The Royal College of Anaesthetists, Macmillan Cancer Support, the National Institute for Health Research Cancer and Nutrition Collaboration has launched a report calling for changes to the delivery of cancer care across the UK, with a greater focus on prehabilitation including nutrition, physical activity and psychological support. 70% of the 1.8 million people in the UK living with cancer are also living with one or more other long-term health conditions. The guidance report, Prehabilitation for people with cancer, promotes evidence that when services are redesigned so that prehabilitation is integrated into the cancer pathway patients feel empowered and quality of life is improved, physical and psychological resilience to cancer treatments is maximised and long-term health is improved. The report includes the following recommendations:

  • Interventions targeted at improving physical and/or mental health should start as early as possible and in advance of any cancer treatment (not just the first cancer treatment).
  • Prehabilitation, as a component of rehabilitation, should underpin the whole cancer pathway and is an approach that should be adopted for all people with cancer.
  • All cancer treatments should be led through cancer multidisciplinary teams (MDT) which should have representation from those delivering prehabilitation, therefore providing oversight of the prehabilitation needs of the person to ensure prehabilitation is taking place.
  • All people with cancer should have a co-developed personalised prehabilitation care plan as part of their overall care.
  • Education in nutrition, exercise, psychology and behavioural change, should be integrated throughout the undergraduate and postgraduate training of health and care professionals.
  • Services delivering prehabilitation should be co-designed and produced with patients and carers.
  • Implementation and effectiveness of prehabilitation should be audited as part of a quality assurance and improvement framework delivered and reported according to recognised standards.
  • The Professional Standards Authority, Chartered Institute for the Management of Sport and Physical Activity and the British Association of Sport and Exercise Sciences should work together to define an approach to achieving accreditation and/or regulation for exercise professionals in prehabilitation.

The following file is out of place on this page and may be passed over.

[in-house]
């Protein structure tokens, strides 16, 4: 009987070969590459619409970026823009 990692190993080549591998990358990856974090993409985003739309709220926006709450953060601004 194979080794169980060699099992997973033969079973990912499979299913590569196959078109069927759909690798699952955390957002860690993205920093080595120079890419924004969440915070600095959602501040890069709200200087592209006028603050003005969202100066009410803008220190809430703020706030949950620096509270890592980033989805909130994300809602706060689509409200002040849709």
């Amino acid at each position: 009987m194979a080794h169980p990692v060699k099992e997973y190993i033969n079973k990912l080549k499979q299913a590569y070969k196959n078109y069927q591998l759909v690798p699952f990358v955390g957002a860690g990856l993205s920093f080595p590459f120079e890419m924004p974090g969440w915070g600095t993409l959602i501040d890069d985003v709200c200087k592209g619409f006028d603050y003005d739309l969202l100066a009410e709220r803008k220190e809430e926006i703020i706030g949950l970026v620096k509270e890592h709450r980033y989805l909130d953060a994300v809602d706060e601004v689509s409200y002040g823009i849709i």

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NHS ENGLAND

LGB WOMEN FAILING TO ATTEND CERVICAL SCREENING MISTAKENLY BELIEVE THEY ARE NOT ARE RISK

Up to 50,000 lesbian, gay and bisexual (LGB) women have never been for a cervical cancer screening test because they wrongly think they are not at risk, NHS England has warned (see OnMedica article). However, any sexual activity can pass on the virus which causes the vast majority of cervical cancers. Analysis of data from the LGBT (Lesbian, Gay, Bisexual and Transgender) Foundation has revealed that nearly one in five – 19% – of LGB women who are eligible for cervical screening has never been to an appointment. An estimated four out of five cases of cervical cancer, 83%, could be prevented if everyone attended regular screenings. Charities have previously warned of the common misconception that women who have sex with women do not need to be screened, even though the virus that causes cervical cancer is passed on through any type of sexual activity. NHS England is rolling out a new HPV testing process into cervical screening services by 2020, which it says is more sensitive and reliable than the current process and could prevent around 600 additional cancers a year.

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DEPARTMENT OF HEALTH AND SOCIAL CARE

EARLY CANCER DETECTION AND SURVIVAL TO BE PRIORITISED BY NHS